c o u n t e r  s e r v i c e

Adriana Urbina

Paying it forward for venezuela
Nicolle Borrero and Adriana Urbina


Adriana Urbina is an incredibly talented and thoughtful chef living in Brooklyn, NY,

taking strategic and urgent action every month to give back to her Venezuelan community. Adriana was recently named Food Network's Chopped Champion and continues to host pop-up dinners all over New York City. Despite her busy schedule, Adriana sat down with Counter Service to talk about her roots and how she uses her success to pay it forward.

CS: What is your background in food? How did you learn to cook?

AU: I started working before studying because I really wanted to make sure that I wanted to pursue cooking as a career. So I started working at a restaurant in Venezuela for a year and I loved it, After that I decided to pursue my studies in a culinary institute in Caracas,  saved some money and went to Paris and study for a couple of month in Le Colé of Alain  Ducasse which was a great experience, then I went to Spain and worked at Martin Berasategui and Mugaritz were I learn mostly everything that I know. My plan was always go back to Venezuela and start my own project there, I try but the political situation got very complicated so I decided to move to NYC where I worked in Rouge Tomate, Atera, Comodo NYC, among others. Being able to travel and work for different chefs all around the world, made me discover my own style of cooking. I learned lots of new techniques, but mostly Importantly I learned that the most precious thing that I have as a person is my heritage and as cook I felt the urge to cook


Does anyone else in your family cook?

Yes!! My dad loves to cook, (he is not a chef but he is very creative) and of course my grandma cooks delicious food. But my family is all about food and eating.


Can you give some background on how you grew up in Venezuela versus the crisis happening there today?

Growing up in Venezuela was wonderful, I was surrounded by amazing weather, people and very fresh produce, on the other hand classes would be cancelled because students were marching and we would leave the school and go into the highway that connected to the university and march. Young people became aware of political decisions that were affecting the students. The Venezuelan media for the first time in its history was censored by the government so information did not circulate freely within and out of the country. Social media became one of the main outlets and tools that organizations like Students for Venezuela used to help give the people of Venezuela a voice internationally. From that point this started to get worst and worst, regarding scarcity of basic products and security due to the political and economical situation. I never wanted to leave I never imagined myself living anywhere else than Venezuela. I left with the idea of always going back.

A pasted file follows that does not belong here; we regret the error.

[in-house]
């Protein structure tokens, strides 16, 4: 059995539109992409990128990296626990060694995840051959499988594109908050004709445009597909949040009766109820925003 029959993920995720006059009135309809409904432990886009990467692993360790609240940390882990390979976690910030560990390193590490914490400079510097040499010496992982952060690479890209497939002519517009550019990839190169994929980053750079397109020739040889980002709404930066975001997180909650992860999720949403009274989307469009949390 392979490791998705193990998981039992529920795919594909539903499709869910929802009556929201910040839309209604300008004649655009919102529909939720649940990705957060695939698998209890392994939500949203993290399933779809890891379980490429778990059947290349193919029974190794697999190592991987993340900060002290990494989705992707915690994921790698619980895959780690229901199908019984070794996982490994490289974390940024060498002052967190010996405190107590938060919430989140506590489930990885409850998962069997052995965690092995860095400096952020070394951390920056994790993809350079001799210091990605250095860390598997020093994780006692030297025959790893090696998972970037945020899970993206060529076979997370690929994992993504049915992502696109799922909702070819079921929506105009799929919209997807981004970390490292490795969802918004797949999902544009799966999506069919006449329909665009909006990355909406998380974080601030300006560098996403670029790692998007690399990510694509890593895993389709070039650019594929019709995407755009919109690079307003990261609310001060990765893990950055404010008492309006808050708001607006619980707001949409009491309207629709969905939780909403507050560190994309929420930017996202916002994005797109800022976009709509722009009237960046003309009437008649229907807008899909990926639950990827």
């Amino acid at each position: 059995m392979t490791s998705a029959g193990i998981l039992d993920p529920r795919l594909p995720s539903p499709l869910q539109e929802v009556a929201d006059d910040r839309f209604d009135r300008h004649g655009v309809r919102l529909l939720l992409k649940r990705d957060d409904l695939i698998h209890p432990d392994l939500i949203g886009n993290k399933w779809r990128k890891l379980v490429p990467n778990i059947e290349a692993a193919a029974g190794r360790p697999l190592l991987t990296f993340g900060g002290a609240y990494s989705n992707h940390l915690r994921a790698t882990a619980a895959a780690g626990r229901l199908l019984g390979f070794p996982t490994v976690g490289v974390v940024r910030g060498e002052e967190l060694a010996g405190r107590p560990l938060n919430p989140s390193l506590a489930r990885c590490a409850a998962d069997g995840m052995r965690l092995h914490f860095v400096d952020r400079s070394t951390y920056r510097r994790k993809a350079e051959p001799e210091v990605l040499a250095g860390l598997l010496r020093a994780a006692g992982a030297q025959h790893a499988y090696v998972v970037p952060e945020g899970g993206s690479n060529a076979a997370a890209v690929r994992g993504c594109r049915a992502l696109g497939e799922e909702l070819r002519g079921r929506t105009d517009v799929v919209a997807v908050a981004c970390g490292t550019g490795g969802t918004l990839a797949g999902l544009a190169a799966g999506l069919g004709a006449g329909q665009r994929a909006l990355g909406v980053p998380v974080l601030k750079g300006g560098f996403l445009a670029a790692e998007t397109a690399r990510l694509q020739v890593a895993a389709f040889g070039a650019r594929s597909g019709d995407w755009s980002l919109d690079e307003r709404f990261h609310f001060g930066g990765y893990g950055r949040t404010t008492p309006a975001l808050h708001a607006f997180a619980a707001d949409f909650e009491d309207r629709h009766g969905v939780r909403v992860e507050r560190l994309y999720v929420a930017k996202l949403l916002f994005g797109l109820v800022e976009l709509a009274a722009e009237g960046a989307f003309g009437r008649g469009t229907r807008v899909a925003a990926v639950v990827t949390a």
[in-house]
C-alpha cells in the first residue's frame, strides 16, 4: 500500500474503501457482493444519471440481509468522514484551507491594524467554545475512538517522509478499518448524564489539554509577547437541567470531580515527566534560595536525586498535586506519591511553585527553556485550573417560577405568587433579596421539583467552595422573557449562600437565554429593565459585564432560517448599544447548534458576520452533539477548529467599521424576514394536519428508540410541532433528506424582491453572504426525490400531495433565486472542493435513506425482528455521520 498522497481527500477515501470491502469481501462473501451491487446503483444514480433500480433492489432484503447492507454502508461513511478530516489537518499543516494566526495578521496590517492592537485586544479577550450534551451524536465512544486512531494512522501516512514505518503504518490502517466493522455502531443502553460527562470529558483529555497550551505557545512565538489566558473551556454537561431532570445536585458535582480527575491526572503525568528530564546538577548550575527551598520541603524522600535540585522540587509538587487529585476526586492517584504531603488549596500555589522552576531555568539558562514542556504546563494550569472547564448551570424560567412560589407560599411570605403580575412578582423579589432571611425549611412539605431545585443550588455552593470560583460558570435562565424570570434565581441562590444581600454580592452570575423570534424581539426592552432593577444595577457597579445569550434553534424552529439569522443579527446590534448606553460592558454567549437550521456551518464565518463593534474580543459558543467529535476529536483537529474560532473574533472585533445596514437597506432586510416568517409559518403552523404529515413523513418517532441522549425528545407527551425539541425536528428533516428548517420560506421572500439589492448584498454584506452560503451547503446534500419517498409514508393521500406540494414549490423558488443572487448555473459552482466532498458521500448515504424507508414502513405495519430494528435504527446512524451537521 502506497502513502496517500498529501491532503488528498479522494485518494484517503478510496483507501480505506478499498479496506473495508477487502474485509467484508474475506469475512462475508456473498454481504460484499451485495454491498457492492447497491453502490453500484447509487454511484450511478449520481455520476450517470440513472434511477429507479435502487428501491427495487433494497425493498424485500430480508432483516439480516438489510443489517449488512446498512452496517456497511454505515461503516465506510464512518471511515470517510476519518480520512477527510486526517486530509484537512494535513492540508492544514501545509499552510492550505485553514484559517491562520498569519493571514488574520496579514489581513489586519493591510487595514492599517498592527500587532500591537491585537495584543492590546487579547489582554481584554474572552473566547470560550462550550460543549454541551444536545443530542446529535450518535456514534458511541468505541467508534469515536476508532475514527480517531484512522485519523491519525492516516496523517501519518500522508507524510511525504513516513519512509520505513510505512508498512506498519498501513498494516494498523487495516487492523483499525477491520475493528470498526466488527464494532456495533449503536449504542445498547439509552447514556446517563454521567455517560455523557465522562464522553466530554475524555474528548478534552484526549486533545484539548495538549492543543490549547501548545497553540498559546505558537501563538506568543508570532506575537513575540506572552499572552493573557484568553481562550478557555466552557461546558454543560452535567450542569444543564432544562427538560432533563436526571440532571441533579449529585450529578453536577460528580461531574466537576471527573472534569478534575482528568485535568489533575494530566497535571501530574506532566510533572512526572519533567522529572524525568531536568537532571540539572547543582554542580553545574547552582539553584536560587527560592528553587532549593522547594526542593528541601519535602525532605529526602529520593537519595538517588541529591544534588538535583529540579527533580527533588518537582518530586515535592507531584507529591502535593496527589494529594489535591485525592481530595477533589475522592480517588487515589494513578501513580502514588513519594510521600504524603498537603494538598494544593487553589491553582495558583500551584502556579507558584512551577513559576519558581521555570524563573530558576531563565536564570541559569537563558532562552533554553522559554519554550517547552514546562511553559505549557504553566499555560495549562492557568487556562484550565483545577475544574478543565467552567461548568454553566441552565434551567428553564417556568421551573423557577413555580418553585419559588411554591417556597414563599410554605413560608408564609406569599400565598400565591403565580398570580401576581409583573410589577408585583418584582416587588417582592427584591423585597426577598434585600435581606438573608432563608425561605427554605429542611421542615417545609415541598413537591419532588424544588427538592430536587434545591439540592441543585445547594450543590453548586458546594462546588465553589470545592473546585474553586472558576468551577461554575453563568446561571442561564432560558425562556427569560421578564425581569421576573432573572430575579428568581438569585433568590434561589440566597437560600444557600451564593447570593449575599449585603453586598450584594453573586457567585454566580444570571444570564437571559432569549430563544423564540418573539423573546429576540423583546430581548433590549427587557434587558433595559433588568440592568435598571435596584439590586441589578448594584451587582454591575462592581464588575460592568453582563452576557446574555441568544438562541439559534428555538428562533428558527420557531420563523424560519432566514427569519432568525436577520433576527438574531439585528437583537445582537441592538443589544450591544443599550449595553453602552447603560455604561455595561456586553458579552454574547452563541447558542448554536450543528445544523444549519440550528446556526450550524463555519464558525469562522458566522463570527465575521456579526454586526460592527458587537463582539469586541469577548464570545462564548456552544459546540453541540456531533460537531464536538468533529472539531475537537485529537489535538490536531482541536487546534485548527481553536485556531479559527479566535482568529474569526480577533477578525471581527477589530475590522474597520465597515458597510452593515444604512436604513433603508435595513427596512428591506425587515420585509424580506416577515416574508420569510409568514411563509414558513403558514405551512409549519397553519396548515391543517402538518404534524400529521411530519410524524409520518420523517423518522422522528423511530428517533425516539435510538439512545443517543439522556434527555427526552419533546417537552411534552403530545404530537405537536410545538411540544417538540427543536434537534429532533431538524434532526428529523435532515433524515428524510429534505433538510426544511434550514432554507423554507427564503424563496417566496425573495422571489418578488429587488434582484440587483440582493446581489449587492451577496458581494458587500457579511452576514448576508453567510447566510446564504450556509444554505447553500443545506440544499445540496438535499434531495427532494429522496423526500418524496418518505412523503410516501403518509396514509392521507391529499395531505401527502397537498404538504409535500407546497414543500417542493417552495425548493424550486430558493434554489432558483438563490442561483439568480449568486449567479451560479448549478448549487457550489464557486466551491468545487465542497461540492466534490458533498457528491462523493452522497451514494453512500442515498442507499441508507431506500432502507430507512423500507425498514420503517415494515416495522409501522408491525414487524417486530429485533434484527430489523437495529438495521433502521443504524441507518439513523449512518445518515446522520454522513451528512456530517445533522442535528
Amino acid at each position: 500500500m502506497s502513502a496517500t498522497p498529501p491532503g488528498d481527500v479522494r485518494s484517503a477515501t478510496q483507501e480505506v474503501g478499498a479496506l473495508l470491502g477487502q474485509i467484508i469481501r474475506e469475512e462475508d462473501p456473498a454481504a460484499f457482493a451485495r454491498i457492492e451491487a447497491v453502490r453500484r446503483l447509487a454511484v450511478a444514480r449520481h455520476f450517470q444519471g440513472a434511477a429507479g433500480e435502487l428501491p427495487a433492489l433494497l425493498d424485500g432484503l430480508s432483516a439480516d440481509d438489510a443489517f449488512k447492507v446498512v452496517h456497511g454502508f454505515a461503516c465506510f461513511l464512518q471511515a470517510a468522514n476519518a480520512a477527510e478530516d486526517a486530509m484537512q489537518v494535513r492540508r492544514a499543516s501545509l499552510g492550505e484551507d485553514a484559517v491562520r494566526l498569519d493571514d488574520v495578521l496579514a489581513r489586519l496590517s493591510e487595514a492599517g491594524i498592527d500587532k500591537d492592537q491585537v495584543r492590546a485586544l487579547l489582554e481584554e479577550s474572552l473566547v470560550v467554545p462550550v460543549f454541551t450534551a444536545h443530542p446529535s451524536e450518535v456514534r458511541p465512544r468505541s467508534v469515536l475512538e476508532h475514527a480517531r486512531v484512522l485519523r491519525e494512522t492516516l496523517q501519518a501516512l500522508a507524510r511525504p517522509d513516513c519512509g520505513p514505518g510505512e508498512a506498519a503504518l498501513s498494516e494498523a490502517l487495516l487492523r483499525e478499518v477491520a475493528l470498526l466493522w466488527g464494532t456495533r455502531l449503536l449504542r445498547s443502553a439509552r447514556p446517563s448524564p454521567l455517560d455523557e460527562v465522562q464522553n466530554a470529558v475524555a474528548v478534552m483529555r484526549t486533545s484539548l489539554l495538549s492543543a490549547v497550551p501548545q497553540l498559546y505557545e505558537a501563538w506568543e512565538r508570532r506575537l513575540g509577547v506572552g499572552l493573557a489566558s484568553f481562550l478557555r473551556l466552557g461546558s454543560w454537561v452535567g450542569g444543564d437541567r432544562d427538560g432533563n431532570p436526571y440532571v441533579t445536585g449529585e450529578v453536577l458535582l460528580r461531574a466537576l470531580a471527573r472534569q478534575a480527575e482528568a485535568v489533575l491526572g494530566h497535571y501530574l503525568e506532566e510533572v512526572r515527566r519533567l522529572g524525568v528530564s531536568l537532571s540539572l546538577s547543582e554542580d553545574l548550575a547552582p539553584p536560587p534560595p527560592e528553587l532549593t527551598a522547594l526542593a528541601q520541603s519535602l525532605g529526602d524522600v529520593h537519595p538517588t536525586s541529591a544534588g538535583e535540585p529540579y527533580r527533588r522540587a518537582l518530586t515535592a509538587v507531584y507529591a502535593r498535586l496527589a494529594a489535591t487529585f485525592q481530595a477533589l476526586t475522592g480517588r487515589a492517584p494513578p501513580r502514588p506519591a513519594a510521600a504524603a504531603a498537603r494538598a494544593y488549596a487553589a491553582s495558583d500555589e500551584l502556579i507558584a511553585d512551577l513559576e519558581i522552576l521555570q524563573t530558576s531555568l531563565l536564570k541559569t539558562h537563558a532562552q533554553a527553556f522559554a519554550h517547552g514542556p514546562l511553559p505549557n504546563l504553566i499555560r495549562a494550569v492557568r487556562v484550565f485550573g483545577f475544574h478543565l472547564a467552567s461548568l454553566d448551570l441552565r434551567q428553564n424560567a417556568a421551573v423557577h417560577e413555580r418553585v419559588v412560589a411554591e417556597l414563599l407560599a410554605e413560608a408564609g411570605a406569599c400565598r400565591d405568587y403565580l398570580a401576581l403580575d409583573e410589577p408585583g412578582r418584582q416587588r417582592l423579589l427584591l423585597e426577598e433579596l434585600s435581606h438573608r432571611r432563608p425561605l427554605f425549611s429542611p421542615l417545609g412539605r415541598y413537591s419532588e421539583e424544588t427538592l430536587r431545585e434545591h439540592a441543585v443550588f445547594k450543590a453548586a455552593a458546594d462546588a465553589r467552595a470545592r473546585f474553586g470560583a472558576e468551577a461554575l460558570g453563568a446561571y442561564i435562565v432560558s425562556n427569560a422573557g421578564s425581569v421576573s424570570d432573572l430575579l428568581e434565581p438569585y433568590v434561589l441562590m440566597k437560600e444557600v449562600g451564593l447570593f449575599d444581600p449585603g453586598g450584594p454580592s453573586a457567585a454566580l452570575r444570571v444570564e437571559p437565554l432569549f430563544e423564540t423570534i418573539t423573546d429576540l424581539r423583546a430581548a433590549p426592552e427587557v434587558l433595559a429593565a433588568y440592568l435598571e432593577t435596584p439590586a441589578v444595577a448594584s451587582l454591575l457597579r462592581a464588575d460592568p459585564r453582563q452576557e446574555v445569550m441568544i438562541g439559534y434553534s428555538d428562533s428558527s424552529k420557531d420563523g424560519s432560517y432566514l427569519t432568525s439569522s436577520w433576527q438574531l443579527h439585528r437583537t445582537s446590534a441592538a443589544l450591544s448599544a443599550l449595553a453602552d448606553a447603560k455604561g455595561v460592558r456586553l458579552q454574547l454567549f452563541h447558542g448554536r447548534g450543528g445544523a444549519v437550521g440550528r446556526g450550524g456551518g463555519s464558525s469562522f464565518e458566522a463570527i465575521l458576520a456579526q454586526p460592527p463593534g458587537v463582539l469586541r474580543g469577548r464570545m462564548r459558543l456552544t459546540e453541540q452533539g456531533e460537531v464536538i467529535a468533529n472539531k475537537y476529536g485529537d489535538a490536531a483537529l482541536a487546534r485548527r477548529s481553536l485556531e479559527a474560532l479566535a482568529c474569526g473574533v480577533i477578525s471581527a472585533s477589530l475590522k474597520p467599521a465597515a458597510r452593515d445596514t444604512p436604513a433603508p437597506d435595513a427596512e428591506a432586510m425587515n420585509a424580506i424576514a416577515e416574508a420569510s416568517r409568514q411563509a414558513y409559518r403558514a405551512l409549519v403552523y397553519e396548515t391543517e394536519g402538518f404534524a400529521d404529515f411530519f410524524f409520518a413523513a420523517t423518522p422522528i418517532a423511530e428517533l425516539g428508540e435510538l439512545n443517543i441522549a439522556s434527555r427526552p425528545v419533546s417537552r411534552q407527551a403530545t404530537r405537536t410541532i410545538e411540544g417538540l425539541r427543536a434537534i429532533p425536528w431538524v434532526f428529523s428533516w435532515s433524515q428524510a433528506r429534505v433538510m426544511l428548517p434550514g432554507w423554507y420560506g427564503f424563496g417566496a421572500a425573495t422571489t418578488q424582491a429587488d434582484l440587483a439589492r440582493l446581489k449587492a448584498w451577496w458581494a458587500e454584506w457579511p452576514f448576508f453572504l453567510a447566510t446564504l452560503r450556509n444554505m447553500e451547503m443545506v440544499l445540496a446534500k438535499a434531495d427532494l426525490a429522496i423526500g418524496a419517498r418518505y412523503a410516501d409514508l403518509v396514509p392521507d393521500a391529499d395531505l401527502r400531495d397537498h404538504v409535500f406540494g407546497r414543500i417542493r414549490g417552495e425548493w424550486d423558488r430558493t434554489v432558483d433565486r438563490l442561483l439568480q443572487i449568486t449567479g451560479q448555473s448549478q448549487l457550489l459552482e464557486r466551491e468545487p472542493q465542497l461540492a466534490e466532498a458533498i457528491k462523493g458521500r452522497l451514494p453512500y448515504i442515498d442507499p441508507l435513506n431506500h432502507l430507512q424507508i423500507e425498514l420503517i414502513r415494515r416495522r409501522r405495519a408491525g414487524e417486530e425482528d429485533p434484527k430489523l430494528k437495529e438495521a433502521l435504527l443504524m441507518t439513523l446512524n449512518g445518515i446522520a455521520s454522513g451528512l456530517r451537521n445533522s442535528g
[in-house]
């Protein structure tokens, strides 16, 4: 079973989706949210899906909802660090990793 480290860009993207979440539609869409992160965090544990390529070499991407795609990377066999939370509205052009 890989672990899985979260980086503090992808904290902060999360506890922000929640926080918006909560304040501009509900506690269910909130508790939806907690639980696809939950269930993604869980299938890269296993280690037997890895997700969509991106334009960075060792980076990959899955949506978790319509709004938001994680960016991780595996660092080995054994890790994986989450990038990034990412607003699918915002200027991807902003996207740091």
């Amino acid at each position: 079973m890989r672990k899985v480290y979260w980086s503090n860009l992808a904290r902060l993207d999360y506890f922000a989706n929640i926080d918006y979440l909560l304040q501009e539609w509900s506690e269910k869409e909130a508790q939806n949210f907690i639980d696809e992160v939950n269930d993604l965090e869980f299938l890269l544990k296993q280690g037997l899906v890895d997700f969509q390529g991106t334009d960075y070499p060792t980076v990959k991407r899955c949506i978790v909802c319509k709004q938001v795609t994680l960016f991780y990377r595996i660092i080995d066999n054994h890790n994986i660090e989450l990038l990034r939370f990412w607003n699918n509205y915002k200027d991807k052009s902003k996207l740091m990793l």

But don’t get me wrong! I love living in NYC I appreciate every single moment and all the opportunities that I’ve had along the way.  That’s why it is so important for me to help in any way I can and keep spreading the word of what is happening and try to showcase our gastronomy the best way I can. That’s how “Tepuy dining” was born.


How did it get to this point? Why is food scarce?

Shortages in Venezuela have been prevalent thanks to  the price controls and other policies during Hugo Chávez’s previous government.  Under the now president Nicolás Maduro, greater shortages are happening due to the Venezuelan government's policy of withholding United States dollars from importers with price controls, among other huge financial crisis that our country is going through.

Shortages occur in regulated products, such as milk, various types of meat, chicken, coffee, rice, oil, precooked flour, butter; and also basic necessities like toilet paper, personal hygiene products and medicine.  As a result of the shortages, Venezuelans must search for food, occasionally resorting to eating wild fruit or garbage, wait in lines for hours and sometimes settle without getting those basic necessities.

Can you give some information about how you're helping feed school children in Venezuela? Is there an organization you are working with?

I’m really grateful to have had the opportunity to work with others to help and support nonprofit initiatives. I have so much admiration for them because I know that all of the work that they do involved many hours of dedication and late nights to being able to take food and medicine to Venezuela.

I started researching and found this amazing foundation called “Accion humanitaria por Venezuela” food to underprivileged kids. We decided to partner up and with child in Venezuela.


What does the future hold for your country? For you? 

A lot of doors are opening for me at the moment, I’m trying to lay everything on the table and make the best the decision. In the meantime, I’m still doing pop up dinners in NYC I will cooking in Miami, Chicago, Boston and DC, so I’m very excited about that!! Some TV projects may evolve too! And my ultimate goal is to open my own restaurant and keep helping Latin-American communities specially Venezuela.